On the day Oz entered the race, he loaned his campaign $5.2 million.
- His campaign declined to provide Q1 data ahead of a Friday deadline.
Among Democrats, Lt. Gov. John Fetterman raised $3 million in Q1 of this year — and more than $15 million since February 2021.
- Rep. Conor Lamb raised $4 million in the final five months of 2021.
7. 🏈 Dan Snyder's tipping point
The Washington Commanders may have purposefully withheld ticket revenue meant to be shared with the rest of the league — while failing to refund up to $5 million in security deposits to fans, the House Oversight Committee says in a letter to the FTC.
- Why it matters: This could be the tipping point that ultimately leads to owner Dan Snyder's ouster — something his many detractors have wanted for years, Axios' Noah Garfinkel and Jeff Tracy write.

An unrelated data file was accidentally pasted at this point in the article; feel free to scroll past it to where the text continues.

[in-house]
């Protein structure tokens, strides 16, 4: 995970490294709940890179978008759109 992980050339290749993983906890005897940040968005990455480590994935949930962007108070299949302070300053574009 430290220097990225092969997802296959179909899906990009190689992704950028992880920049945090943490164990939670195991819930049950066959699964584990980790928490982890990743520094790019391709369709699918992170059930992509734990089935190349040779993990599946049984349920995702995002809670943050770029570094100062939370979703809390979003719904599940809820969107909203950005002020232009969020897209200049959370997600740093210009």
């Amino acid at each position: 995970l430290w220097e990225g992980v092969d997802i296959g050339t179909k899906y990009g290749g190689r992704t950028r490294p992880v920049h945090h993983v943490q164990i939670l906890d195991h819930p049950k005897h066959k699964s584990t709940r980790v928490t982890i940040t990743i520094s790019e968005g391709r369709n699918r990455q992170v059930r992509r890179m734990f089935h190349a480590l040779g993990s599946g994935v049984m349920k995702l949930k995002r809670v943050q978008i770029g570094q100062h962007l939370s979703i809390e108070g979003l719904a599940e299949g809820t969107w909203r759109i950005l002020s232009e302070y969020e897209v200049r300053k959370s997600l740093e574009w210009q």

How it works: NFL teams must give 40% of their net home ticket sales to the league, which it then distributes to the other 31 teams.
- Jason Friedman, the Commanders' former VP of sales and customer service, testified that the team had "two sets of books" — one which was given to the NFL that "underreported certain ticket revenue," and another which had accurate revenues, per the letter.
A Washington Commanders spokesperson told Axios the team "categorically denies any suggestion of financial impropriety of any kind at any time. ... We adhere to strict internal processes that are consistent with industry and accounting standards."
8. The formidable Viola Davis
Actress Viola Davis, 56 — out April 26 with a memoir, "Finding Me" — tells Jazmine Hughes for The New York Times Magazine that there's so much vanity in Hollywood, people are afraid to take the non-pretty roles:
It's more important for me to see the mess and the imperfection along with the beauty and all of that, for me to feel validated ... If it’s not there, then I feel, once again, the same way I felt when I was keeping secrets as a kid. But the only reason to keep secrets is because of shame. I don’t want to do that anymore.